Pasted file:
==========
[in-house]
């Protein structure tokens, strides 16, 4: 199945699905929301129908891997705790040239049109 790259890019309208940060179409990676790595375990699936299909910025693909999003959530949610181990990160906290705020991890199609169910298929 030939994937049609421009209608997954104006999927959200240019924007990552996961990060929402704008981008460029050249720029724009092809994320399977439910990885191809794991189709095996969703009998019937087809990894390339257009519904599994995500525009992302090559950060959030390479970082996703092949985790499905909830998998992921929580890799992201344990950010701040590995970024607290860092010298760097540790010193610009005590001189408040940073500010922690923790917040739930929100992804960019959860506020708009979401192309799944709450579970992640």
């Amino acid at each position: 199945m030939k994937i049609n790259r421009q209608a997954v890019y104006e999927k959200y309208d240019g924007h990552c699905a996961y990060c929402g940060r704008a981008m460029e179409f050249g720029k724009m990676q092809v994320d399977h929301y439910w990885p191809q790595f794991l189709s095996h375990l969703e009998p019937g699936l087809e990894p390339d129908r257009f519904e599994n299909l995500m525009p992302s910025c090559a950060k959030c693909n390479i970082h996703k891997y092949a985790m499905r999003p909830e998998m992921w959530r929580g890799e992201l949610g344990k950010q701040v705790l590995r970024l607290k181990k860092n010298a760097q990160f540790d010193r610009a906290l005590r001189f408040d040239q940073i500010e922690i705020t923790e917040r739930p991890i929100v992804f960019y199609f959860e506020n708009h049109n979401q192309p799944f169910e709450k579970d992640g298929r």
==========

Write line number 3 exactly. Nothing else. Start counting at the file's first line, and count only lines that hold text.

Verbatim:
């Amino acid at each position: 199945m030939k994937i049609n790259r421009q209608a997954v890019y104006e999927k959200y309208d240019g924007h990552c699905a996961y990060c929402g940060r704008a981008m460029e179409f050249g720029k724009m990676q092809v994320d399977h929301y439910w990885p191809q790595f794991l189709s095996h375990l969703e009998p019937g699936l087809e990894p390339d129908r257009f519904e599994n299909l995500m525009p992302s910025c090559a950060k959030c693909n390479i970082h996703k891997y092949a985790m499905r999003p909830e998998m992921w959530r929580g890799e992201l949610g344990k950010q701040v705790l590995r970024l607290k181990k860092n010298a760097q990160f540790d010193r610009a906290l005590r001189f408040d040239q940073i500010e922690i705020t923790e917040r739930p991890i929100v992804f960019y199609f959860e506020n708009h049109n979401q192309p799944f169910e709450k579970d992640g298929r």